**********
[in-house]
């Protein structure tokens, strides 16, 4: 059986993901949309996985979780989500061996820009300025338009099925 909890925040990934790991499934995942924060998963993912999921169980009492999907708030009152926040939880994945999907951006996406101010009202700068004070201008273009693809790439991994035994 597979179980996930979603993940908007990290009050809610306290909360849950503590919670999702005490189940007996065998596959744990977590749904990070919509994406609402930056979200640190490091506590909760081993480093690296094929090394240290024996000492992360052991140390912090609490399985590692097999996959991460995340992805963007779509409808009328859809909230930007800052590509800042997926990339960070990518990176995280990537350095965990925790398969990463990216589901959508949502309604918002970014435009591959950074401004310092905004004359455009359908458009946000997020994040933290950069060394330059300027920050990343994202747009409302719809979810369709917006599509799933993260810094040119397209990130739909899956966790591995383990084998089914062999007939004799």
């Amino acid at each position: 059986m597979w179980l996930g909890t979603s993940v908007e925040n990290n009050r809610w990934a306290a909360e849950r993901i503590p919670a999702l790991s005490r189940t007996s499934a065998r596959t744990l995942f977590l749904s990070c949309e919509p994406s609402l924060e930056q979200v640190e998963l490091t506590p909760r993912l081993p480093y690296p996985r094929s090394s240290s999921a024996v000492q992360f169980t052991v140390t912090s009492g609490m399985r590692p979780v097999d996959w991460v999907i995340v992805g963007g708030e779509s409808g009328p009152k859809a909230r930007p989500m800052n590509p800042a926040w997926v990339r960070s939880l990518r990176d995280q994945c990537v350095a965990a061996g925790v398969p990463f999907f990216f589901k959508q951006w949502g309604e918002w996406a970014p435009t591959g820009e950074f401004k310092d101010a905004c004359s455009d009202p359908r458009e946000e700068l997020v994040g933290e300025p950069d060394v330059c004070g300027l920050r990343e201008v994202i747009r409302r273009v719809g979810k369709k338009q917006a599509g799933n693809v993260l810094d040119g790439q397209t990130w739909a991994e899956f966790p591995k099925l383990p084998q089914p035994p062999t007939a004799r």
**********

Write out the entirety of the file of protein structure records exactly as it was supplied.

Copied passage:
[in-house]
């Protein structure tokens, strides 16, 4: 059986993901949309996985979780989500061996820009300025338009099925 909890925040990934790991499934995942924060998963993912999921169980009492999907708030009152926040939880994945999907951006996406101010009202700068004070201008273009693809790439991994035994 597979179980996930979603993940908007990290009050809610306290909360849950503590919670999702005490189940007996065998596959744990977590749904990070919509994406609402930056979200640190490091506590909760081993480093690296094929090394240290024996000492992360052991140390912090609490399985590692097999996959991460995340992805963007779509409808009328859809909230930007800052590509800042997926990339960070990518990176995280990537350095965990925790398969990463990216589901959508949502309604918002970014435009591959950074401004310092905004004359455009359908458009946000997020994040933290950069060394330059300027920050990343994202747009409302719809979810369709917006599509799933993260810094040119397209990130739909899956966790591995383990084998089914062999007939004799």
């Amino acid at each position: 059986m597979w179980l996930g909890t979603s993940v908007e925040n990290n009050r809610w990934a306290a909360e849950r993901i503590p919670a999702l790991s005490r189940t007996s499934a065998r596959t744990l995942f977590l749904s990070c949309e919509p994406s609402l924060e930056q979200v640190e998963l490091t506590p909760r993912l081993p480093y690296p996985r094929s090394s240290s999921a024996v000492q992360f169980t052991v140390t912090s009492g609490m399985r590692p979780v097999d996959w991460v999907i995340v992805g963007g708030e779509s409808g009328p009152k859809a909230r930007p989500m800052n590509p800042a926040w997926v990339r960070s939880l990518r990176d995280q994945c990537v350095a965990a061996g925790v398969p990463f999907f990216f589901k959508q951006w949502g309604e918002w996406a970014p435009t591959g820009e950074f401004k310092d101010a905004c004359s455009d009202p359908r458009e946000e700068l997020v994040g933290e300025p950069d060394v330059c004070g300027l920050r990343e201008v994202i747009r409302r273009v719809g979810k369709k338009q917006a599509g799933n693809v993260l810094d040119g790439q397209t990130w739909a991994e899956f966790p591995k099925l383990p084998q089914p035994p062999t007939a004799r």